Bakhyt Bubikanova, a Kazakh artist whose work is currently featured in the Gwangju Biennale in South Korea, has died at 38. According to Esentai Gallery, Bubikanova had been battling cancer.
“Her work was characterised by great energy and humour,” the Almaty-based Aspan Gallery, which also represents her, wrote on Instagram. “We were honoured to work with Bakhyt for many years.”
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Born in 1985 in Aktobe, Kazakhstan, Bubikanova was considered to be a leading figure in the art scene of her home country. She studied under Moldakul Narymbetov, the leader of the avant-garde collective Kyzyl Tractor.
In her art, which spanned painting, sculpture, installation, photography, and more, Bubikanova considered Kazakhstan as a nation that was becoming increasingly connected to the rest of the world through industry. In an attempt to process the country’s future, she often looked back to its past.
In the 2012–13 collage Peri, she offered images of her crouched nude form. In place of her face, she superimposed a giant eagle’s head. The work’s title refers to deities from Persian mythology that were mischievous and often female. Because of their actions, they could not enter paradise until they atoned.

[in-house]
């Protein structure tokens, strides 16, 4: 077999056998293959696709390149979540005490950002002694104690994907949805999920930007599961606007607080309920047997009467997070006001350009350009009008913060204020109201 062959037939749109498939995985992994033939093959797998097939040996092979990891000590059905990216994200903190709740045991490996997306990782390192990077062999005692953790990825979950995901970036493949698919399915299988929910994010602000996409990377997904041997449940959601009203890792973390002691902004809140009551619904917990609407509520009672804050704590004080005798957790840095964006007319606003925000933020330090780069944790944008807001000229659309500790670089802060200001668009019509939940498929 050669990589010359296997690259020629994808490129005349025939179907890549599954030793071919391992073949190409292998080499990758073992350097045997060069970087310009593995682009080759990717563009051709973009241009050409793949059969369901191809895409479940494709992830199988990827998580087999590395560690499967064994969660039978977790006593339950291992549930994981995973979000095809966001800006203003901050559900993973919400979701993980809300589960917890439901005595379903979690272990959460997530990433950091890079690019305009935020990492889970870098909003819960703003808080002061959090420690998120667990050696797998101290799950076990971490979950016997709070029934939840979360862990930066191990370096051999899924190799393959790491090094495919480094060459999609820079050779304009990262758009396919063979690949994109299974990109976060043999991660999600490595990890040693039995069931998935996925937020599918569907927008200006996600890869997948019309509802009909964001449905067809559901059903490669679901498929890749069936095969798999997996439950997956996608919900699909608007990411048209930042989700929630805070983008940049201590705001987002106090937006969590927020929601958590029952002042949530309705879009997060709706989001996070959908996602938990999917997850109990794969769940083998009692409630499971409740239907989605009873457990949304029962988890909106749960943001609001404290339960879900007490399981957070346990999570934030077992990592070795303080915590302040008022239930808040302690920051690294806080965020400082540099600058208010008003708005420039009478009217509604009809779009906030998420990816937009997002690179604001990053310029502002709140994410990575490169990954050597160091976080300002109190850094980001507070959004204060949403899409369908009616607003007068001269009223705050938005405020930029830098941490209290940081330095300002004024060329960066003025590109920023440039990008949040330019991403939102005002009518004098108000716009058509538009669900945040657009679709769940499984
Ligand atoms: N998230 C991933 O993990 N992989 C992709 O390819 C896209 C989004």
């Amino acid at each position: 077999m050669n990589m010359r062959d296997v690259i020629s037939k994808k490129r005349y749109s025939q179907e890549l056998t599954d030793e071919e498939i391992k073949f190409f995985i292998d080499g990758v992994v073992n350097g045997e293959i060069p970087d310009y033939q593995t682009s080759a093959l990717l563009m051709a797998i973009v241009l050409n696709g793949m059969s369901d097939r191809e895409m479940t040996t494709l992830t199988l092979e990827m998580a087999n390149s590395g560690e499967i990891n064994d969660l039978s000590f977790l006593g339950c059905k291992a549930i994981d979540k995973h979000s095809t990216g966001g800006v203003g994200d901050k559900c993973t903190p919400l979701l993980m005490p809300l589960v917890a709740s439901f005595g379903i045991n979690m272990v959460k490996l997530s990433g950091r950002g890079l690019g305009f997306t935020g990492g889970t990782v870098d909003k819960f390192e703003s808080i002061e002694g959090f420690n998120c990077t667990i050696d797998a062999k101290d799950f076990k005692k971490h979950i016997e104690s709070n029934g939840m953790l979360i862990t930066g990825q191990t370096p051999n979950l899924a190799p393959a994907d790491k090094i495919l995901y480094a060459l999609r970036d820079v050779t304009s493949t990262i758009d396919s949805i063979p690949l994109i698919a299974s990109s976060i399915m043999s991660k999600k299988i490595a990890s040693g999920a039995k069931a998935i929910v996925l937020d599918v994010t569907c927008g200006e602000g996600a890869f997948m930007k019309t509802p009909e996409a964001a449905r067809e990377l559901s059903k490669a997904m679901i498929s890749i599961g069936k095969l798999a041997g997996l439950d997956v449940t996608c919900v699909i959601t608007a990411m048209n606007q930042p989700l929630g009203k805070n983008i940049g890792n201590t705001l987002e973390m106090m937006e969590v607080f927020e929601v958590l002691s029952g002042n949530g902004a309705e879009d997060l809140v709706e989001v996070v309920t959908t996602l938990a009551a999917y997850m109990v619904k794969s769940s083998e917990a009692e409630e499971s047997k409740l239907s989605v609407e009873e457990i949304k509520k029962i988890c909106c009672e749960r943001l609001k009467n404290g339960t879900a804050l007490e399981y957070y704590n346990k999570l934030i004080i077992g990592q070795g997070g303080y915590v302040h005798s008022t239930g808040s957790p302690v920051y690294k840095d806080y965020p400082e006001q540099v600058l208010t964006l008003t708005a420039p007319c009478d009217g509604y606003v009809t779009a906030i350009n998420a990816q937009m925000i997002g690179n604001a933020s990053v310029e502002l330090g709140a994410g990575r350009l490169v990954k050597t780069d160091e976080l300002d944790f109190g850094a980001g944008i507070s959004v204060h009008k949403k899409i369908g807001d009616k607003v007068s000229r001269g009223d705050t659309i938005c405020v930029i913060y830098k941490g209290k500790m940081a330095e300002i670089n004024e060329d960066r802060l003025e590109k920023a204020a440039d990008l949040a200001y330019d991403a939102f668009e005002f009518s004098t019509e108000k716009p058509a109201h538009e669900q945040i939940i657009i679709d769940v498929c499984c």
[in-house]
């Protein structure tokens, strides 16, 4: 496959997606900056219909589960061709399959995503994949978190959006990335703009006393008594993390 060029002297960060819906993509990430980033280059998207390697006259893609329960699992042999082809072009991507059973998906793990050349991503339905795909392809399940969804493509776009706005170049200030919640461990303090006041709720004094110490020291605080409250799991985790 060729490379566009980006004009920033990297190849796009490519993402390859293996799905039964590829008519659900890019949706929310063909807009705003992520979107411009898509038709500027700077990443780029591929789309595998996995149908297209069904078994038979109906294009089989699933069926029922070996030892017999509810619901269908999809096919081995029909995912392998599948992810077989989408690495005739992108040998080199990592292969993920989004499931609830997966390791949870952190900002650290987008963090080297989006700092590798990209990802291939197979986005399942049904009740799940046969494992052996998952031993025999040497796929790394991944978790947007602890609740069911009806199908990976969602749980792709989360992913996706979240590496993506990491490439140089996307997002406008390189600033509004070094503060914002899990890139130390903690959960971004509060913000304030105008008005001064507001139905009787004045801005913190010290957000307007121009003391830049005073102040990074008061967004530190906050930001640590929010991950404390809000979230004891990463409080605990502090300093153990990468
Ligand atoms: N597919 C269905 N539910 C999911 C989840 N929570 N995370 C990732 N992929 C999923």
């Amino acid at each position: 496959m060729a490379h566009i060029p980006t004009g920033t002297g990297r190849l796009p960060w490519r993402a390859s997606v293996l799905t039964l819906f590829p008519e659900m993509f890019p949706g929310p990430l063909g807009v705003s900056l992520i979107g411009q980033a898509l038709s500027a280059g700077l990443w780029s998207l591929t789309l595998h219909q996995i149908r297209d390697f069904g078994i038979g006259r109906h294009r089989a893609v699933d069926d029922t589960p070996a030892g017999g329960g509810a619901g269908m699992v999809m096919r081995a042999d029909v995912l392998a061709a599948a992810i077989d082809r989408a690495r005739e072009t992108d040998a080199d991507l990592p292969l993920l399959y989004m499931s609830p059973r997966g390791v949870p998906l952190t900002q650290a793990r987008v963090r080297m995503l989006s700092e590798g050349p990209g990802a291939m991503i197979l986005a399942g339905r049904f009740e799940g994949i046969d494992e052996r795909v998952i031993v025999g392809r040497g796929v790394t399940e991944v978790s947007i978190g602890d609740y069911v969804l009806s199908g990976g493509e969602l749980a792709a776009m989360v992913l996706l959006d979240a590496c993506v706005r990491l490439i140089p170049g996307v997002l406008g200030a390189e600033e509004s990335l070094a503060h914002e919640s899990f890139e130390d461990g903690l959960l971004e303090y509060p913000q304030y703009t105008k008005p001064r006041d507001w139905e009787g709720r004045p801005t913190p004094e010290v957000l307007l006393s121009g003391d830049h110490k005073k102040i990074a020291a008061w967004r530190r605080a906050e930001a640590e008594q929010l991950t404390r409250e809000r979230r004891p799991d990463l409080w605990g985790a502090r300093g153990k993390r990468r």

At the current Gwangju Biennale, Bubikanova’s contribution consists of works that recall traditional miniatures that at one point proliferated throughout Central Asia. These works are being presented in a cabaret-like environment meant to recall the cafés seen in Toulouse-Lautrec’s paintings, allowing East and West to press up against one another.
Bubikanova’s art also appeared in the 2014 International Biennale for Young Art in Moscow, a 2017 survey of Kazakh art at Yarat in Baku, and a 2021 solo show at Aspan Gallery titled “Centuries Bow to the Talent… Or How not to Become Hitler.”
Esentai Gallery, the space run by Art Future, praised Bubikanova for “an incredibly fresh twist in art with a deep meaning, along with humor, irony and artistic gesture for everything that is happening.”